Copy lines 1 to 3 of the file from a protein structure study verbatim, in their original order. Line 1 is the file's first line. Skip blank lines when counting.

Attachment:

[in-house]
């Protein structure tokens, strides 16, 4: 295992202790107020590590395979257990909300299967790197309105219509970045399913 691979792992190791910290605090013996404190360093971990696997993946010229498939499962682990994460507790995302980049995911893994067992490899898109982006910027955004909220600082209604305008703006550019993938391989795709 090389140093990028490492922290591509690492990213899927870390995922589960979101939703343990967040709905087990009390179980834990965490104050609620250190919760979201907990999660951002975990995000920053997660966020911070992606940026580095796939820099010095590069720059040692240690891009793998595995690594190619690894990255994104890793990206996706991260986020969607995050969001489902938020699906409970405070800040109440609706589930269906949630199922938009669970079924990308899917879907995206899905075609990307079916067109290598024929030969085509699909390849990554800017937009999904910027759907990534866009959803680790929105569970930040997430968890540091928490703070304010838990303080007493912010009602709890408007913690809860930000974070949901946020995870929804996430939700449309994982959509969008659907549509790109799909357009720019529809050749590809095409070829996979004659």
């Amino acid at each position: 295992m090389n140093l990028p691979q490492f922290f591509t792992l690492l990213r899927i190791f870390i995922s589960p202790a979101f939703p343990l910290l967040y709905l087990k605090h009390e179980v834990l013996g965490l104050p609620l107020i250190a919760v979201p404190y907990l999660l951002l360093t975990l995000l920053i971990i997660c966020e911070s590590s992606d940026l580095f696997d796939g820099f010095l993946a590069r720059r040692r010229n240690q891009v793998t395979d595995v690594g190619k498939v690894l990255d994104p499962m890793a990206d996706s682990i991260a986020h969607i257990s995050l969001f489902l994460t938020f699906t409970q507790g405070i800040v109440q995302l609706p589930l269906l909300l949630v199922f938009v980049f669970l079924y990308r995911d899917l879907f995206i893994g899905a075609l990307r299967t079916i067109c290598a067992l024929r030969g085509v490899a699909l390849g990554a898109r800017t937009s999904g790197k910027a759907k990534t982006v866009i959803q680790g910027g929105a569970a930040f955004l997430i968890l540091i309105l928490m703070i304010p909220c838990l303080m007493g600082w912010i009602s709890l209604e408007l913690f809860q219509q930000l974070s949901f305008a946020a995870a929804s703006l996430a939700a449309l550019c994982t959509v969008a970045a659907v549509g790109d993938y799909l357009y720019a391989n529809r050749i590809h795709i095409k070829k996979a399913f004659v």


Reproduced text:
[in-house]
């Protein structure tokens, strides 16, 4: 295992202790107020590590395979257990909300299967790197309105219509970045399913 691979792992190791910290605090013996404190360093971990696997993946010229498939499962682990994460507790995302980049995911893994067992490899898109982006910027955004909220600082209604305008703006550019993938391989795709 090389140093990028490492922290591509690492990213899927870390995922589960979101939703343990967040709905087990009390179980834990965490104050609620250190919760979201907990999660951002975990995000920053997660966020911070992606940026580095796939820099010095590069720059040692240690891009793998595995690594190619690894990255994104890793990206996706991260986020969607995050969001489902938020699906409970405070800040109440609706589930269906949630199922938009669970079924990308899917879907995206899905075609990307079916067109290598024929030969085509699909390849990554800017937009999904910027759907990534866009959803680790929105569970930040997430968890540091928490703070304010838990303080007493912010009602709890408007913690809860930000974070949901946020995870929804996430939700449309994982959509969008659907549509790109799909357009720019529809050749590809095409070829996979004659």
């Amino acid at each position: 295992m090389n140093l990028p691979q490492f922290f591509t792992l690492l990213r899927i190791f870390i995922s589960p202790a979101f939703p343990l910290l967040y709905l087990k605090h009390e179980v834990l013996g965490l104050p609620l107020i250190a919760v979201p404190y907990l999660l951002l360093t975990l995000l920053i971990i997660c966020e911070s590590s992606d940026l580095f696997d796939g820099f010095l993946a590069r720059r040692r010229n240690q891009v793998t395979d595995v690594g190619k498939v690894l990255d994104p499962m890793a990206d996706s682990i991260a986020h969607i257990s995050l969001f489902l994460t938020f699906t409970q507790g405070i800040v109440q995302l609706p589930l269906l909300l949630v199922f938009v980049f669970l079924y990308r995911d899917l879907f995206i893994g899905a075609l990307r299967t079916i067109c290598a067992l024929r030969g085509v490899a699909l390849g990554a898109r800017t937009s999904g790197k910027a759907k990534t982006v866009i959803q680790g910027g929105a569970a930040f955004l997430i968890l540091i309105l928490m703070i304010p909220c838990l303080m007493g600082w912010i009602s709890l209604e408007l913690f809860q219509q930000l974070s949901f305008a946020a995870a929804s703006l996430a939700a449309l550019c994982t959509v969008a970045a659907v549509g790109d993938y799909l357009y720019a391989n529809r050749i590809h795709i095409k070829k996979a399913f004659v």